Those students, however, feel that technology poses a barrier to success as they struggle to align with the ways in which the institution values technology.” A student explains that technology is used in her freshman year to turn in assignments, participate in discussion boards and blogs, emailing the professor, viewing grades and for a wide range of other administrative task including tracking the next school bus. This particular student whose name is Nichole says that she does not own a laptop but shares a family computer. She has a younger brother who also uses the computer to complete his school work so she consequently has to stay up late to complete assignments. She states “technology and I? We never had that connection” (Lohnes). Nichole dislikes the fact that her college requests that she had more contact with technology than she is conformable with. Nonetheless, she explains that as she started doing those school online assignments so frequently she came to realize that they were not that bad.

One of her issues though with technology is that she had come from Puerto Rico about a year prior entering college and that she never had to use the computer so much there. The articles relates that other college students like Nichole have admitted that they are “reluctant technology users” (Lohnes) The article wants to explain, in essence, that although most people would expect that college students prefer technology and are already familiar with it,” that assumption is faulty” (Lohnes).

On the other hand, the article “What Screenagers Say About… ” High school age students were asked about what they thought of technology but most expressed liking it. One of them said about PowerPoint: “My history teacher did a good job with Power Points. He would put them online, which made for really great reviews.” (Screneagers, 2011) Others expressed how technology was really who they are and that teachers should understand for example that when they text in class, they are not being rude but that they have gotten used to multi tasking. Another student invites teachers to not be afraid of technology “Teachers shouldn’t be afraid of technology. Understand that it’s how we live our lives. So don’t just push it out. Learn to cope with us and how we work.” (Screenagers, 2011)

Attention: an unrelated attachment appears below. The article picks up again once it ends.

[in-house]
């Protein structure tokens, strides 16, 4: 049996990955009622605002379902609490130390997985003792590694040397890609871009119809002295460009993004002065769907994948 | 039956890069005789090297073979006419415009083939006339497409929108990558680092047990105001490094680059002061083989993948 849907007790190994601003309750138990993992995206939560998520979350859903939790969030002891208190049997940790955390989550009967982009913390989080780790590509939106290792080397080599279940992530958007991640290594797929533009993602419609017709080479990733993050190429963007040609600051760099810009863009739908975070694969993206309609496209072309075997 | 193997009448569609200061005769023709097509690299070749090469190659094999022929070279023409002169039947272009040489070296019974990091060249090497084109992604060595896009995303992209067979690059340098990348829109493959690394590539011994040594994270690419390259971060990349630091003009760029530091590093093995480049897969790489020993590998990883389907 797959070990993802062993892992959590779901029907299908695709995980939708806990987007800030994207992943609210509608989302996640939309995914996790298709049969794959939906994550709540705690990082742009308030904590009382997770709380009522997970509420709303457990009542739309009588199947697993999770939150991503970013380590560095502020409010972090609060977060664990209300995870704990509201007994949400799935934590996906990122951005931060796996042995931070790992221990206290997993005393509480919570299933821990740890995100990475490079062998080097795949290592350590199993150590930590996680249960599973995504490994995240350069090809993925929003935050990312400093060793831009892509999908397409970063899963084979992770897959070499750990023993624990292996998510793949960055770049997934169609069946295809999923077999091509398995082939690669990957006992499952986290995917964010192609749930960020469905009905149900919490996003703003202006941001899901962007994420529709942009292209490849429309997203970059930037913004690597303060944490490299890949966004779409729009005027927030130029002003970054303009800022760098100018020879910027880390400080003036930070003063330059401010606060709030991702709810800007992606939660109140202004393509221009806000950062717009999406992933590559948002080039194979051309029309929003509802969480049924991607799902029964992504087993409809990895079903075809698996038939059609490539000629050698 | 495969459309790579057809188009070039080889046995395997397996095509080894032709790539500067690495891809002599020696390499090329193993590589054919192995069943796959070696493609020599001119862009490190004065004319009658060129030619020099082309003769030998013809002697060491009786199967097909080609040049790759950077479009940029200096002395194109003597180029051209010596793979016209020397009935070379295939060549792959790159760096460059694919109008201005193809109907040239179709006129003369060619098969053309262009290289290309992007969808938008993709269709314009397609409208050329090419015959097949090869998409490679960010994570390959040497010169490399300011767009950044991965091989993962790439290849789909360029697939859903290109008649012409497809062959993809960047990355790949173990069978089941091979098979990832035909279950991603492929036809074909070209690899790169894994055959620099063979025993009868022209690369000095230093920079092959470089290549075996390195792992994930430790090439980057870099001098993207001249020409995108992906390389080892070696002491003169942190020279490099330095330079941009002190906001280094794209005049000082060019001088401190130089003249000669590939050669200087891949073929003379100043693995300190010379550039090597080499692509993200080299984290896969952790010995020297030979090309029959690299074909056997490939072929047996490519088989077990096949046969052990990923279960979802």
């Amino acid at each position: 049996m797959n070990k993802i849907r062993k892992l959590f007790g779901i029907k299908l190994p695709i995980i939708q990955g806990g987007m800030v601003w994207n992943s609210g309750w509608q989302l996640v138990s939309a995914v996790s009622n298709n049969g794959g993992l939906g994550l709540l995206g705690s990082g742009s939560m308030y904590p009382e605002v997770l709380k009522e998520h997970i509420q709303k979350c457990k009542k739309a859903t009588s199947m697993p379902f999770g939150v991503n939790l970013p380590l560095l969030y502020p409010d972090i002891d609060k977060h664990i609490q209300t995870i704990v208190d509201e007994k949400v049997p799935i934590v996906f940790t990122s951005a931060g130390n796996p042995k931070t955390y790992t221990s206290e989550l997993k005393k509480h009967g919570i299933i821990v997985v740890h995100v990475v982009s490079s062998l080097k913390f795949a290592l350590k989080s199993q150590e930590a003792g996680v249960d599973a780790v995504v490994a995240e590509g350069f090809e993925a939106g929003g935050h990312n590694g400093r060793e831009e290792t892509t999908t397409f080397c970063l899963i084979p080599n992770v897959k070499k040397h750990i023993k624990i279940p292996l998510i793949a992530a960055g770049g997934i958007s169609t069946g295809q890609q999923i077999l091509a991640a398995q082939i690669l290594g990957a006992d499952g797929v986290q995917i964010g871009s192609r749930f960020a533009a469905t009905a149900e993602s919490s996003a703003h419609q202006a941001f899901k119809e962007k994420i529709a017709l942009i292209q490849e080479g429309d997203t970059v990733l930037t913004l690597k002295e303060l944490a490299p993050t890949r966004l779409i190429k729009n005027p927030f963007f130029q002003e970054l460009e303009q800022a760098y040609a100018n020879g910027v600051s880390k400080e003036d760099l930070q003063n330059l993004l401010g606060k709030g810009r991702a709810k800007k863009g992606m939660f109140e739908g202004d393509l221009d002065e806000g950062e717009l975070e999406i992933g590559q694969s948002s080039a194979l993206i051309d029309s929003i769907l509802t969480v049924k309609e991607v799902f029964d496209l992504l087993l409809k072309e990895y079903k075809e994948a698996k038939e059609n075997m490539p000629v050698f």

Another student however, expressed how she prefers simpler technology that her teacher is comfortable with rather than high tech that the teacher does not manipulate well “The most important thing for teachers is to be comfortable with what they’re using. It doesn’t have to be super high tech. My math teacher used a projector, and it was one of my favorite classes. Then I would go to this other class where the teacher used Power Points and the SMART board, but I didn’t get any more out of it because she wasn’t comfortable with the technology” (Screenagers, 2011) Students spoke about their appreciation for virtually all types of technology used in the classroom. Another said “One of my teachers used Skype. That’s face-to-face interaction. If I had a problem with some math problem I was working on, I could take a picture of it and put it on the Skype screen. She could see where I was making my mistake. It really helped.” (Screenagers, 2011) The bottom line is that those high school students wanted to let teachers know that they really like technology and that it is already a great part of their daily routine but that it had to be used properly in order for them to enjoy it.